Do you have trouble falling asleep? Are you frequently awake for long periods of time in the middle of the night, or unable to fall back asleep at all? You are not alone.
The American Academy of Sleep Medicine (2015) reports that “as many as 30-35 percent of adults in the US complain of insomnia.” The CDC (2014) defines insomnia as the inability to maintain or initiate sleep. There are several forms of insomnia that plague Americans today. Insomnia can be acute or chronic, and it can impact your ability to fall asleep or your ability to stay asleep throughout the night. Regardless of the presentation, research has shown that sleeping medications are not the only treatment.
The NIH recommends Cognitive Behavioral Therapy for Insomnia (CBTi) to be the first-line treatment for chronic insomnia (Siebern & Manber, 2011). The basic premise around CBTi is to re-train yourself to be a “good sleeper” while teaching your mind to associate the bed with sleep, and only sleep. This behavioral treatment has been shown to be just as beneficial, and in some cases, more effective than sleep medications (Mcrae et al., 2014). If you are in the 30% of Americans who believe they are struggling with insomnia, you are likely aware that the inability to sleep is often anxiety provoking and can lead to complications in all areas of your life. CBTi specifically addresses this anxiety and can be an affordable and lasting treatment modality.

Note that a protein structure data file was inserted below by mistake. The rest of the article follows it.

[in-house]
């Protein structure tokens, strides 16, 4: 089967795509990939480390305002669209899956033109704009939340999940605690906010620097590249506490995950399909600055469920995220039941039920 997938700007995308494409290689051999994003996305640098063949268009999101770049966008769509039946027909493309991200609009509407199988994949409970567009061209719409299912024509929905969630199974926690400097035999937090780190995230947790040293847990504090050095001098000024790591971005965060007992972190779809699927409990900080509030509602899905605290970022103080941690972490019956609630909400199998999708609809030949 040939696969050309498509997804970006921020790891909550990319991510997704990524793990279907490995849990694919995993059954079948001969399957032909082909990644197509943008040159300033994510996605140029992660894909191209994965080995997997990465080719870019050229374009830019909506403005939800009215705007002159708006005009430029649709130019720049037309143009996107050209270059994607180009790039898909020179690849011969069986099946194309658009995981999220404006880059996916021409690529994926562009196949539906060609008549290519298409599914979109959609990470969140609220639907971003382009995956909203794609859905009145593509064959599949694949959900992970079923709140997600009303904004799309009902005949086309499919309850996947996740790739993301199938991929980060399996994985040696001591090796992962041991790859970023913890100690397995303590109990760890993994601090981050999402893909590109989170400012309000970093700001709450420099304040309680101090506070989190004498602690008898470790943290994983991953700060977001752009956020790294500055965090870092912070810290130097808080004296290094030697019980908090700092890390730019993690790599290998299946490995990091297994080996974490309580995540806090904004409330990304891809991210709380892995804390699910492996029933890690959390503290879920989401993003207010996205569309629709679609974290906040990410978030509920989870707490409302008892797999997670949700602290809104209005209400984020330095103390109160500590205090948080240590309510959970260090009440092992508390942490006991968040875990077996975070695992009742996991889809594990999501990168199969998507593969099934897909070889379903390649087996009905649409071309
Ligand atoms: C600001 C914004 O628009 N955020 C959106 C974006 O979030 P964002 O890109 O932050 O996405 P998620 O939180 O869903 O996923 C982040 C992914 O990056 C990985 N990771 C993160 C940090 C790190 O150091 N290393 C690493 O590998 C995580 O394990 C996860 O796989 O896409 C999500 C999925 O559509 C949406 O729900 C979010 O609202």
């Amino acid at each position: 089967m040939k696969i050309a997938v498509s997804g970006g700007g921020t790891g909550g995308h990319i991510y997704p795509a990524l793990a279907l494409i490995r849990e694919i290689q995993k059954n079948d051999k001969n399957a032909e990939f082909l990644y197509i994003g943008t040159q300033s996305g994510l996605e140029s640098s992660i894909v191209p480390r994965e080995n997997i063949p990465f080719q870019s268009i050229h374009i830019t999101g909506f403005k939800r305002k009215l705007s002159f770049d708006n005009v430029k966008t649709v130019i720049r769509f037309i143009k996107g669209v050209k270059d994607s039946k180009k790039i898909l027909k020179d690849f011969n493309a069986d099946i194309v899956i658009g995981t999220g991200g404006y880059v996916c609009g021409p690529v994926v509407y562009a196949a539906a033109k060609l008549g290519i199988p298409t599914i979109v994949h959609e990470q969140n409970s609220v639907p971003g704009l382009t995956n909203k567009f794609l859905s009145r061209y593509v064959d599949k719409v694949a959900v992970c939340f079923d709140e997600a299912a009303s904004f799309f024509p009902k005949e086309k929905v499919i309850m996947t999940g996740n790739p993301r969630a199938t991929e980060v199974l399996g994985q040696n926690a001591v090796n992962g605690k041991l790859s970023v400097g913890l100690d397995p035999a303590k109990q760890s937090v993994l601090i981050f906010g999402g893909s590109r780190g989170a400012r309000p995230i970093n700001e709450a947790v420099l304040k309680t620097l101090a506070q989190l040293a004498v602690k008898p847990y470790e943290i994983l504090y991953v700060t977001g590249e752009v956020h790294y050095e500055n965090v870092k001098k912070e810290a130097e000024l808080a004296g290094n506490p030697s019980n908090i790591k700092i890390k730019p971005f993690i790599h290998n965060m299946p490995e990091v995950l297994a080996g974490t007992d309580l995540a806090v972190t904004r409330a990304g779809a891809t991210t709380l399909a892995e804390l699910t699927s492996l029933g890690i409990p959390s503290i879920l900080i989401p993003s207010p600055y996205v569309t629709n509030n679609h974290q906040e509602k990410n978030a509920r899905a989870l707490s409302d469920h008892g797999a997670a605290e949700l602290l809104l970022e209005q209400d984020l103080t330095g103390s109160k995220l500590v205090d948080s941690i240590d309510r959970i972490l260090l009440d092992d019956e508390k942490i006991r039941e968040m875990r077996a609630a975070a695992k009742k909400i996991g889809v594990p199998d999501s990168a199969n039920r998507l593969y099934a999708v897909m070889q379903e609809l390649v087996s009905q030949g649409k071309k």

For more information on an upcoming CBTi workshop, or to schedule an appointment with one of our clinicians, contact Work/Life Connections – Employee Assistance Program at 615-936-1327.
American Academy of Sleep Medicine (2015). Insomnia. Sleep Education: Essentials in Sleep.Retrieved from http://www.sleepeducation.org/essentials-in-sleep/insomnia
Center for Disease Control and Prevention (CDC) (2014). Key Sleep Disorders.Sleep and Sleep Disorders. Retrieved from https://www.cdc.gov/sleep/about_sleep/key_disorders.html
McCrae CS; Bramoweth AD; Williams J; Roth A; Mosti C. Impact of brief cognitive behavioral treatment for insomnia on health care utilization and costs. J Clin Sleep Med 2014;10(2):127-135.
Siebern, A. T., & Manber, R. (2011). New developments in cognitive behavioral therapy as the first-line treatment of insomnia. Psychology Research and Behavior Management, 4, 21–28. http://doi.org/10.2147/PRBM.S10041